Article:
Investigating the Efficacy of Virtual Experiences on Stress Reduction; A Care Ethics Analysis of the Duke Research Team’s Published Article: “Genomic signatures to guide the use of chemotherapeutics” in the Nature Medicine journal
Martin, Zachry, School of Engineering and Applied Science, University of Virginia
Laugelli, Benjamin, EN-Engineering and Society, University of Virginia
Barnes, Laura, EN-Eng Sys and Environment, University of Virginia
My technical work and my STS research are primarily connected through a shared focus on health technology. According to the World Health Organization, health technology is “the application of organized knowledge and skills in the form of devices, medicines, vaccines, procedures and systems developed to solve a health problem and improve quality of lives” (World Health Organization, 2015). While my technical work and STS research share this common ground, health technology is a very diverse field, and the specific subjects of these two works vary to a significant degree. My technical work is focused on improving health technology resources by testing the effectiveness of new digital technology on reducing stress and anxiety. However, my STS research is focused on exploring the potential ethical pitfalls during the testing of new health technology and methods. Although my technical work and my STS research examine two different aspects of health technology, the theme is consistent across both projects.
My technical work explores the combination of Attention Restoration Theory and immersive virtual technology as a novel therapy for short-term stress reduction in the workplace. The goal of this work is to understand how various immersive technologies impact the effect of both nature and urban environments on acute stress. In order to assess this, my capstone team designed a study in which participants were guided through “micro-vacations,” or a series of virtual nature or urban images, after being induced with stress. The micro-vacations were presented via three different virtual immersive technologies: a virtual reality (VR) experience using a headset in a booth, a GeoDome experience, or a 2D experience which acted as a control. Biometric, subjective mood, and comfort data were gathered from the participants throughout the study in order to measure the changes in stress and mood before, during, and after the micro-vacation experiences.
My STS research explores a specific case of health technology research and testing. My research focuses on the use of the care ethics framework to analyze the actions of a Duke University research team that introduced an innovative way to treat cancer. Its method consisted of analyzing patients’ genomic data and using this information to personalize treatments. The team advertised positive results, but its methods and analyses were fundamentally flawed (Carlson, 2012). Using these incorrect results, the team initiated multiple clinical trials. My claim is that the team did not successfully provide proper care to the cancer patients involved in the testing of the team’s methodology. This is based on the team’s repeated actions against the best interest of these individuals throughout both the initial study and the resulting clinical trials. The goal of my research is to promote a greater understanding of what constitutes ethical research practices, especially in the healthcare industry.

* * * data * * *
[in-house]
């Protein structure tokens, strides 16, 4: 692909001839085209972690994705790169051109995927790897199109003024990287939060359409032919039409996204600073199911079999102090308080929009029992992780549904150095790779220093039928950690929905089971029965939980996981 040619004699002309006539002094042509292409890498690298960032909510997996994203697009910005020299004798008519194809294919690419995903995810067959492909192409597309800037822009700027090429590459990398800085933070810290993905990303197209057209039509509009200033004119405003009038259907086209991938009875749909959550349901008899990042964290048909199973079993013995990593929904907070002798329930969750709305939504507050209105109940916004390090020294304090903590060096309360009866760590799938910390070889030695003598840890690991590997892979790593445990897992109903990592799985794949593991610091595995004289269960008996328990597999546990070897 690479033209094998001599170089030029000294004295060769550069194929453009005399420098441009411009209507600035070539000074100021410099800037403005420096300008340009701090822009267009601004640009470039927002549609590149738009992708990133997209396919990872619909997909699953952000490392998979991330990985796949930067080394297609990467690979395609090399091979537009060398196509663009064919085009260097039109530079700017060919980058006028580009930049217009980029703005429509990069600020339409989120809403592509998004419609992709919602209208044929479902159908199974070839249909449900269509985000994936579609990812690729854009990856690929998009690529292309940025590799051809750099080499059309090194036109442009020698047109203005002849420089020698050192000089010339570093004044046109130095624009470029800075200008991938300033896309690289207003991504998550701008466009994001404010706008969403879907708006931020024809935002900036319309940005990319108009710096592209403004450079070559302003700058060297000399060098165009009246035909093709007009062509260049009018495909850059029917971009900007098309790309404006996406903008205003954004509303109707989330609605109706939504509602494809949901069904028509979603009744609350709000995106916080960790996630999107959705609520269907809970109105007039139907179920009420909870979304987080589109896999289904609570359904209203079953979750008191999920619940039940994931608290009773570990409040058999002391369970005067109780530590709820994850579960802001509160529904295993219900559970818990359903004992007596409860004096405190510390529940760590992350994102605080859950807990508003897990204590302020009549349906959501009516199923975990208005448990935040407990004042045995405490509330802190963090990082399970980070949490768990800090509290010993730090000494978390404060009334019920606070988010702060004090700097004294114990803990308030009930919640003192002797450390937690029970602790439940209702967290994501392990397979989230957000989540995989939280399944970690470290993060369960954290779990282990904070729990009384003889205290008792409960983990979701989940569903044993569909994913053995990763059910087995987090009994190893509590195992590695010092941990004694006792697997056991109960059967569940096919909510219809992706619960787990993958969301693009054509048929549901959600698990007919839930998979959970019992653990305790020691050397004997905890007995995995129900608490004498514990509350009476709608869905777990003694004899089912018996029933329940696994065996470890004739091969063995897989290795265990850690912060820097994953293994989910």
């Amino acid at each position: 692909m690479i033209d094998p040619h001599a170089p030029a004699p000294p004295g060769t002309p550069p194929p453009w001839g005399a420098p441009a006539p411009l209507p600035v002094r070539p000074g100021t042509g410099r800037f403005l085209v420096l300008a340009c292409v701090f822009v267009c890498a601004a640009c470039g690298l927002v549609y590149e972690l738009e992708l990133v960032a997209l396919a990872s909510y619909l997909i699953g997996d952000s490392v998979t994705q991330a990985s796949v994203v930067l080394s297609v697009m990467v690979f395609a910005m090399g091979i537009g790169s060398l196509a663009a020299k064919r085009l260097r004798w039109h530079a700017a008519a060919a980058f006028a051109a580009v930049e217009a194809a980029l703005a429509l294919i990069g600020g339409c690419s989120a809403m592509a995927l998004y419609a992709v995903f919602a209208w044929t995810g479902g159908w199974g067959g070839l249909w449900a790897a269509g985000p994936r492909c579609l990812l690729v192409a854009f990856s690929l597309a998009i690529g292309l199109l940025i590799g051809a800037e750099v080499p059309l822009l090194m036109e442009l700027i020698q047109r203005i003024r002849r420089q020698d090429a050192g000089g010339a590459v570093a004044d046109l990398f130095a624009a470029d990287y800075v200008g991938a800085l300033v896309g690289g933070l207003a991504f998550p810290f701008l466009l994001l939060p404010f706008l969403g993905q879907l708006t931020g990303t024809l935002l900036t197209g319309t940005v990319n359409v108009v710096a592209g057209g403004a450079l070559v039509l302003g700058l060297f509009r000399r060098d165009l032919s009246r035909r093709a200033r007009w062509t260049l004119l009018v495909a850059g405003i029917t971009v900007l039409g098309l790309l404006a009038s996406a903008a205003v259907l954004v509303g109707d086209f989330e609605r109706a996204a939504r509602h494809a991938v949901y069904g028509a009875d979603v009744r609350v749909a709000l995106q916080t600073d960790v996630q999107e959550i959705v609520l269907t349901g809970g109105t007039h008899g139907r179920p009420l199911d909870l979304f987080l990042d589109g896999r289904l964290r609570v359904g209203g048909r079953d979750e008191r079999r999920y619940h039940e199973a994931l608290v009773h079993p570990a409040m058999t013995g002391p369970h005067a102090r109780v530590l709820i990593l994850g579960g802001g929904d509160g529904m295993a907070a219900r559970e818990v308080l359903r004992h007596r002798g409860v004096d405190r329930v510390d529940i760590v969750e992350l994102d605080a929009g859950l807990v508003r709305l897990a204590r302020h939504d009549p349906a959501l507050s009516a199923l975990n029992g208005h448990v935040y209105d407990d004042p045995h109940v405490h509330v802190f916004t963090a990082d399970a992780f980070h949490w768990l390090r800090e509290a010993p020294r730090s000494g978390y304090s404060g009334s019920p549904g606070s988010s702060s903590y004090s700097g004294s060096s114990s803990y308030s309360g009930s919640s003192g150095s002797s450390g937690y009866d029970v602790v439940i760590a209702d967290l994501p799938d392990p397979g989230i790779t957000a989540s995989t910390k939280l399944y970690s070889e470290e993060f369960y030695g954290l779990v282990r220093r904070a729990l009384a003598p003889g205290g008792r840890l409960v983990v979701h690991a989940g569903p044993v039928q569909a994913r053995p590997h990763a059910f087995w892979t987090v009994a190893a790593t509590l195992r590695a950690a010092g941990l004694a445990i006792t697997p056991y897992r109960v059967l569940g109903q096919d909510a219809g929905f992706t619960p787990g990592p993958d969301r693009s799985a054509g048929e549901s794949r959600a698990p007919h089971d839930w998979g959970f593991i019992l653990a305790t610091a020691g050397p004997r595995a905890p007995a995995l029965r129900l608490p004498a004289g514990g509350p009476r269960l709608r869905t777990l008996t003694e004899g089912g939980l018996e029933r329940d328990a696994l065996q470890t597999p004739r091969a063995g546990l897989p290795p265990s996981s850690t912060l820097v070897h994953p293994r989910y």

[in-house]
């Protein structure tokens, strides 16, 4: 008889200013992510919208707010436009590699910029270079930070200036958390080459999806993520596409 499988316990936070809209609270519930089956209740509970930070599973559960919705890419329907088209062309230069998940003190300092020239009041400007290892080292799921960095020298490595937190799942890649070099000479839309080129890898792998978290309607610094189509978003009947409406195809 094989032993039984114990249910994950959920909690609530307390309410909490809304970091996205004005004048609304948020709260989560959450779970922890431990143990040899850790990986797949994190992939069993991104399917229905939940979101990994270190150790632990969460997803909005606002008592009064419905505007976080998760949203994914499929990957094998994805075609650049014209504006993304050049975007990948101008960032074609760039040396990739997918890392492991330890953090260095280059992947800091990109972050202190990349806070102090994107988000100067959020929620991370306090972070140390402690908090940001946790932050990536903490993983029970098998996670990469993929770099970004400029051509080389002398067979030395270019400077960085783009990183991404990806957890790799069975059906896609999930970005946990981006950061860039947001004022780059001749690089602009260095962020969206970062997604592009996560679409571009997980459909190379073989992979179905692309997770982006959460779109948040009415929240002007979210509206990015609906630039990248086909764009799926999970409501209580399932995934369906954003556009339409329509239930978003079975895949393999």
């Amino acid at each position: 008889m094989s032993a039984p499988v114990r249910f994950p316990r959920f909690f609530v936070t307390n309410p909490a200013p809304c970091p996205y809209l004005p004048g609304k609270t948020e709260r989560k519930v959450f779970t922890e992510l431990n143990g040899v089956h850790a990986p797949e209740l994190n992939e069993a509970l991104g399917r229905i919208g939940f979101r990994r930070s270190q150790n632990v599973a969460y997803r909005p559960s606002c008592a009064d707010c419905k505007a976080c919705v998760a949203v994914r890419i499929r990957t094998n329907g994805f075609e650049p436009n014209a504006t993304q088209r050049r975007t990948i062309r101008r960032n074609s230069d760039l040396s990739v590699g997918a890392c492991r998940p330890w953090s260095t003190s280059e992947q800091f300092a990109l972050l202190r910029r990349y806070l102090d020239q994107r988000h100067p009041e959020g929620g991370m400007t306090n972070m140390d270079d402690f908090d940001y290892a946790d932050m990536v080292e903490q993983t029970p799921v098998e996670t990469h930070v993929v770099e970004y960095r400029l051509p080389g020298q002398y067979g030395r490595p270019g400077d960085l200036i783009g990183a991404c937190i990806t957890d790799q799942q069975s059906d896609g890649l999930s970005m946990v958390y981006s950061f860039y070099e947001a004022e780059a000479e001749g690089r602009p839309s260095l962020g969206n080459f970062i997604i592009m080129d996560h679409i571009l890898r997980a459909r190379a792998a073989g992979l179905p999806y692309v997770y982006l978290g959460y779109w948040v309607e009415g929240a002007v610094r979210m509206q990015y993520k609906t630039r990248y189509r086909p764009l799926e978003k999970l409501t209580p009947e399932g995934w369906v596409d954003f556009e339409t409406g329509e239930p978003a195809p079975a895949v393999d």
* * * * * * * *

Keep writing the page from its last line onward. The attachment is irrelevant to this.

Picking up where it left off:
Working on the two of these projects simultaneously added value to both. My technical work introduced me to health technology research, and gave me a much greater understanding of the experimental processes involved testing and analyzing the effects of this type of technology on patients. My STS research complimented this new knowledge well by giving me a much greater awareness of the ethical concerns that can arise during this type of research. This improved my understanding of what it means to be an ethical and moral researcher. In conclusion, working on these two projects together has given me a significantly more well-rounded view of the health technology field then I could have achieved otherwise.
BS (Bachelor of Science)
Care ethics, Cancer research, GeoDome, Virtual Reality, Attention Restoration Theory
School of Engineering and Applied Science
Bachelor of Science in Systems Engineering
Technical Advisor: Laura Barnes
STS Advisor: Benjamin Laugelli
Technical Team Members: Bailey Biber, Max Dodge, Melanie Gonzalez, Raymond Huang, Liv Johnson, Amanda Sieger, Vy Lan Tran, Sophia Xiao
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